Remove protective cover (E) from load plate.  Do not discard protective cover in case you need to remove the CPU.  This socket must always be covered with either the cover plate or a CPU.
Remove processor from protective cover.  Hold the processor only by the edges and never touch the bottom of the processor.  Also do not discard the processor cover in case you need to remove the CPU.  You will need it to protect the CPU.
I cannot tell you strong enough NOT to touch the bottom of the processor or the inside of the socket.  They can be easily damaged by just your finger touching them.
Hold processor with thumb and index fingers oriented as shown.  Ensure fingers align to socket cutouts (F).

Align notches (G) with Socket (H).  Lower processor straight down.  DO NOT SLIDE OR TILT THE PROCESSOR, as doing so will bend the pins.  This is the most delicate part of the installation.

Close load plate.

Pressing down on load plate (I) close and engage socket lever (J).

If you have been careful and followed the instructions, your CPU has been installed.

Place the fan on the motherboard, aligning the fasteners with the holes. 

Be careful not to damage the heatsink material on the bottom of the fan/heatsink during this process.

 

INSTALLING THE RAM MODULES
We are nearly ready to test our system.  But, first we need to install the ram memory and the video card.  The ASUS P5AD2 motherboard has dual channel memory which is notable due to the four ram slots divided into two sets, each set having first a colored slot and a black slot.  Each set is a different ram channel, so if you have two or more ram modules, populate the colored slots first, then the black slots.  This allows for the motherboard to take better advantage of the hyper-threading of our CPU.  In the case of this system, the good people at Micron have supplied me with four (4) 512mg DDR2/PC2-533 SDRAM, 240pin DIMMS.  This allows me to populate all the slots equally for a total of two (2) gigabytes of ram or one (1) gigabyte per channel.  I highly recommend buying two or four modules versus one module for the total amount of ram you intend. 

Installing the ram is rather simple, just be sure the locks on each end of the ram slot are pressed back into the open state.  Slide the ram module straight down into the slot with even pressure.  The locks will close against each end when the module is fully in place.  You will notice the notch in the bottom of the module...  this is an alignment point.  This notch will only allow the module to be seated in one direction.

Now, before I start to get a lot of questions about mixed ram in a Dual Channel motherboard, let me say this...

Dual-Channel Symmetric/Asymmetric mode will be enabled even with different speeds of DDR2 installed. Intel 925X/915P chipset will automatically take the speed of the lower frequency of the two DIMMs and downgrade the DIMM with higher frequency to that frequency. (Example: DDR2 533 + DDR2 400 = Dual-Channel at DDR2 400 speed ; DDR2 600 + DDR2 533 = Dual-Channel at DDR2 533 speed).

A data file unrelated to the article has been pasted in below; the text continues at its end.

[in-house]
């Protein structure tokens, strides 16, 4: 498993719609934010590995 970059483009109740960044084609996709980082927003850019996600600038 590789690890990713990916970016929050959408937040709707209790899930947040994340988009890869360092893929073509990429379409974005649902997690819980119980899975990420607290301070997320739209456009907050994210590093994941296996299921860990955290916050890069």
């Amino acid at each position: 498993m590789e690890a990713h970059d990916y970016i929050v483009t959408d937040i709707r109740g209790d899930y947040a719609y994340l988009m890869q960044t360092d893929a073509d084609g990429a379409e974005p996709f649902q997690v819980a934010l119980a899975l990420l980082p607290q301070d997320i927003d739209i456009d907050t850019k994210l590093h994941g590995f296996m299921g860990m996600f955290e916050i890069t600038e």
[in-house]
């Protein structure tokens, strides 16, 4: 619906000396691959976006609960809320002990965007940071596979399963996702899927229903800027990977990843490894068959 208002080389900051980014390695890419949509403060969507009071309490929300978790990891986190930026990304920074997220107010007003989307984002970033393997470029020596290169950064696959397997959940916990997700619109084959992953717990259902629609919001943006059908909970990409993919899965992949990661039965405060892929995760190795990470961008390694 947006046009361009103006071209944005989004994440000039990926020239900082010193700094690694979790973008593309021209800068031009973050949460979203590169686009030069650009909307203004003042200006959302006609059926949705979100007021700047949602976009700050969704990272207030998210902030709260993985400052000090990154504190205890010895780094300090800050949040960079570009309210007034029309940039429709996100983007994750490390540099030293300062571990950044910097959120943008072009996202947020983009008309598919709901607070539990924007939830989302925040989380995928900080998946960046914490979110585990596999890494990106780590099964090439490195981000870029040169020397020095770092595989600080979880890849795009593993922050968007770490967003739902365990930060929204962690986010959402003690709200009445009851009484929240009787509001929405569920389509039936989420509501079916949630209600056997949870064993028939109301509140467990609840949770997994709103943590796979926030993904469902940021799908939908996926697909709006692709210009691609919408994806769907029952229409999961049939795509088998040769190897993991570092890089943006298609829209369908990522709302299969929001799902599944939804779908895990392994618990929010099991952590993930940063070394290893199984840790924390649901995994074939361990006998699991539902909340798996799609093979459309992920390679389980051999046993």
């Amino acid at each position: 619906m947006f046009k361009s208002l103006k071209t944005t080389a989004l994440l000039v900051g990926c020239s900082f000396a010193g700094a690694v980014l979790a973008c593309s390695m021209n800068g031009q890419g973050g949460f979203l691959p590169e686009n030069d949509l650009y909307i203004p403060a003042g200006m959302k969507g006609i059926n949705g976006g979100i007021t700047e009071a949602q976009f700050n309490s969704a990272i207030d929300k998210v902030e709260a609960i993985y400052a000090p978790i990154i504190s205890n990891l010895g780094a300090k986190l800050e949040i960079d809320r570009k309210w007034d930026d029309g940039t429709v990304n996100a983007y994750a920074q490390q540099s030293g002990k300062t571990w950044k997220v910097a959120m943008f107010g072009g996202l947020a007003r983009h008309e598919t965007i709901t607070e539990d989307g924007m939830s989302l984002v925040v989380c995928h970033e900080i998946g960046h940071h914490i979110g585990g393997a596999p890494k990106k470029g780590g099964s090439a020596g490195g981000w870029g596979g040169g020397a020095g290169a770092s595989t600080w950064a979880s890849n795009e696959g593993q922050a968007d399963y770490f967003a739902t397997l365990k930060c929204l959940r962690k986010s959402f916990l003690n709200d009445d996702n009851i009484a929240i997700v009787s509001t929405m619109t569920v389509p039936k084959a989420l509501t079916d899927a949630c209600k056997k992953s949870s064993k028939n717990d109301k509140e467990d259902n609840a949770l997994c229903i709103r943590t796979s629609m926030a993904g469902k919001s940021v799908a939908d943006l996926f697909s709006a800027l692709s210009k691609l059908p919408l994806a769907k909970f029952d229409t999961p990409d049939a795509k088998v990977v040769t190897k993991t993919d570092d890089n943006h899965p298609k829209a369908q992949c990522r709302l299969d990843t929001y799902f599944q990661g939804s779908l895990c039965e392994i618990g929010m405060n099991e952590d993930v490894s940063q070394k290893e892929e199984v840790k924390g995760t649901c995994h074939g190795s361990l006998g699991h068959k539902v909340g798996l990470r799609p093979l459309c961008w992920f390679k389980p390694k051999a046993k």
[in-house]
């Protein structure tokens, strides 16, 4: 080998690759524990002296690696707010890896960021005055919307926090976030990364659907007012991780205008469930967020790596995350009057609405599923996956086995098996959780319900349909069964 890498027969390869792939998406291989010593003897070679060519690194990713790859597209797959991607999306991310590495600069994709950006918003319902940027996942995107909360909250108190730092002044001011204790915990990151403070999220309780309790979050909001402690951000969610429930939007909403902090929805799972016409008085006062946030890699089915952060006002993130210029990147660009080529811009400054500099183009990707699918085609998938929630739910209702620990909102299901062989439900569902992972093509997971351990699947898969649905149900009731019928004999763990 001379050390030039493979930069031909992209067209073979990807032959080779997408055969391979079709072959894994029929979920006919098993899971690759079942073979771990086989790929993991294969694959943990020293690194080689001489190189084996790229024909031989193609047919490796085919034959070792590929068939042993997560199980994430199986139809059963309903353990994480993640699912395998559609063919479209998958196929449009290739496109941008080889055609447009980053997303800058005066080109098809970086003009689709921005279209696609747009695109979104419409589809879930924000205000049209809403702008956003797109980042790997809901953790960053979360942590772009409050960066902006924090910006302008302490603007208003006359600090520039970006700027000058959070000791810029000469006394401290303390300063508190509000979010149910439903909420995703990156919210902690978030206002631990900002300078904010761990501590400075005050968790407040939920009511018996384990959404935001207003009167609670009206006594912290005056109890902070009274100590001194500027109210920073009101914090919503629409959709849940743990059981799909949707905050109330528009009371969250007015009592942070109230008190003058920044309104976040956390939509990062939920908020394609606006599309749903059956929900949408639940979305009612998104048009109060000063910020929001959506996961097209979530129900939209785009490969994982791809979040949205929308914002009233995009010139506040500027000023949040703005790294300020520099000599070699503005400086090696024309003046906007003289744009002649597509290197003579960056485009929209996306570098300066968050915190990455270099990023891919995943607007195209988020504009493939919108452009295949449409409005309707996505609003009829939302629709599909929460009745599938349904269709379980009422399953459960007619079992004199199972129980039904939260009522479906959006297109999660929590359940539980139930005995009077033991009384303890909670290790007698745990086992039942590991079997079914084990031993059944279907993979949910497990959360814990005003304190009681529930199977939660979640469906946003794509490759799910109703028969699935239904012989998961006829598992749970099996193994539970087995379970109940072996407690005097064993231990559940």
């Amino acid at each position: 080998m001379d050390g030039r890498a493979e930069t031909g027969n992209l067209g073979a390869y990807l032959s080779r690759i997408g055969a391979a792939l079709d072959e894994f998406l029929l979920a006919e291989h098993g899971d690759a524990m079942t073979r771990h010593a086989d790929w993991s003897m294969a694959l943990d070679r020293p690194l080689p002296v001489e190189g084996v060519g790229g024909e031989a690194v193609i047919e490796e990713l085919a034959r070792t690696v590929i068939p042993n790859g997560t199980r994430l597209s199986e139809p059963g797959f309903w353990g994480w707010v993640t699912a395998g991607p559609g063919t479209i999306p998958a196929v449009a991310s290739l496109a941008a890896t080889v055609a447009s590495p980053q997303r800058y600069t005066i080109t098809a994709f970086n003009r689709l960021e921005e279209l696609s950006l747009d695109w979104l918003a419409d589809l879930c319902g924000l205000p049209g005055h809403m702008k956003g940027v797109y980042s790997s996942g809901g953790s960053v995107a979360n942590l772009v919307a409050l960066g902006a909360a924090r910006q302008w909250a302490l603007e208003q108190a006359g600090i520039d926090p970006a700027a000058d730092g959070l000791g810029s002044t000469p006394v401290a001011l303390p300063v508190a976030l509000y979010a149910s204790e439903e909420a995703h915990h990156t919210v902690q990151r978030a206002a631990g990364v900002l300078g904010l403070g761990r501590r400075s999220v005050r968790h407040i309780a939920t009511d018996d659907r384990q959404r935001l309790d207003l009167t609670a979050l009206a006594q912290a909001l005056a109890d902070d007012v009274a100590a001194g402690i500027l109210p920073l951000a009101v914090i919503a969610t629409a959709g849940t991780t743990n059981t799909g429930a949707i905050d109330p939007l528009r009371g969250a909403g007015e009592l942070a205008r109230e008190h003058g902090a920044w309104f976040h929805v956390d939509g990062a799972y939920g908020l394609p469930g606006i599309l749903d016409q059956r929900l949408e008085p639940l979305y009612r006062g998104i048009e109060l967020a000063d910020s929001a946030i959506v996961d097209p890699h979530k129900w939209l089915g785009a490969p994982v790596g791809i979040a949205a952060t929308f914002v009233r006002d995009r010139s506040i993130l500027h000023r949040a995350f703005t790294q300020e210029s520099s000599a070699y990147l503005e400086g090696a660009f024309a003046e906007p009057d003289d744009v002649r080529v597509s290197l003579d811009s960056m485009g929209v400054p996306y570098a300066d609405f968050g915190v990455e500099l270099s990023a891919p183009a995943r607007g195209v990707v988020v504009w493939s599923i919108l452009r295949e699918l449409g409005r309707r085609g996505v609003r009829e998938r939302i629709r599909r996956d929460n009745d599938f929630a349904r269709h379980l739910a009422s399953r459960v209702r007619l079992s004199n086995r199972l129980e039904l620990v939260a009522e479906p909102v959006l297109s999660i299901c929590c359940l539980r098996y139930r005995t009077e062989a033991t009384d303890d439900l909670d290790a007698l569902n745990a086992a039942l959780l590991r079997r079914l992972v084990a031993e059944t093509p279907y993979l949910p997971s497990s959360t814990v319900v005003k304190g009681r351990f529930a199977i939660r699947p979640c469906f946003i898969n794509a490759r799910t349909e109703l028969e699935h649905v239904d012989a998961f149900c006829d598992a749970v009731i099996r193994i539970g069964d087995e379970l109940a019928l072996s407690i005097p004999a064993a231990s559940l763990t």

Video Card
Earlier I explained the reasons for my choice of video cards and I have installed two cards to achieve all my ultimate goals.  One is the primary video display card and the other is a Television in card that will allow me to play and capture television programs.  But, before we install the television card we are going to install primary video card to begin.  Remember this is a server and not a PC that is intended to play games or other high-end graphics options.  That is why I am going to use an economical video card, the Sapphire Radeon X300 SE 128MB DDR PCI-Express card. 

I choose this card because it uses the ATI chipset, so it will be an excellent mate to the TV card.  The motherboard has a special slot for this card, the first slot or the slot closest to the CPU and Ram memory.  This is the PCI Express video slot on our motherboard, but it is also the position for a AGP video slot if your motherboard is not equipt with PCI Express.

When installing any I/O card, (in and out), be careful handling the card, grasping it by the edges when ever possible.  You simply press the card into the slot, trying not to use too much pressure since extreme pressure can cause damage to the motherboard or the card.  If the card does not easily press into the slot, be sure the card and the slot match...   that the opening corresponds to the pin structure of the card.  It is rare that a card does not easily press into a proper slot for the card.

NOTE: When installing a card in a new case, often you will find that the back plane of the case has openings for the cards, yet the openings still have metal pieces in the openings.  Simply press on the metal piece and you will find it is only attached on one side.  Just bend the piece back and forth until it gives way.  If you remove a piece and discover that you do not have a card that fits into that slot, you can use filler pieces that are always included in the case mounting kit, (screws, standoffs, cover-plates and so forth).

First Test
Now is the time we find out if everything we have done so far was right and if the basic components are all functional.  First I turn the PC up on its bottom or stand, plug in a monitor to the video card and attach the power supply cord to an electrical outlet.  Then, we press the 'ON' button on the face of the case and the PC will begin the Post phase.  This is the first phase of startup where the Bios begins to check the CMOS settings to the hardware it detects.  Usually, you will see it do a quick memory test, then it tests the hard drives and any other IDE devices attached.  It will then move onto a block display screen of the PC's hardware and at this point it will stop with an error message, (after all we do not have any drives connected to provide an operating system).

Actually, this is the most important point in building your first PC.  If it came alive and the monitor began to display data, as described above, all is well.  If in fact, the monitor remains dark, you have a problem and it is time for troubleshooting. 

Click Here for
Trouble Shooting System First Power-On


If your system powered up fine, then it is time to move on to the second half of this tutorial:

Click Here for Part Two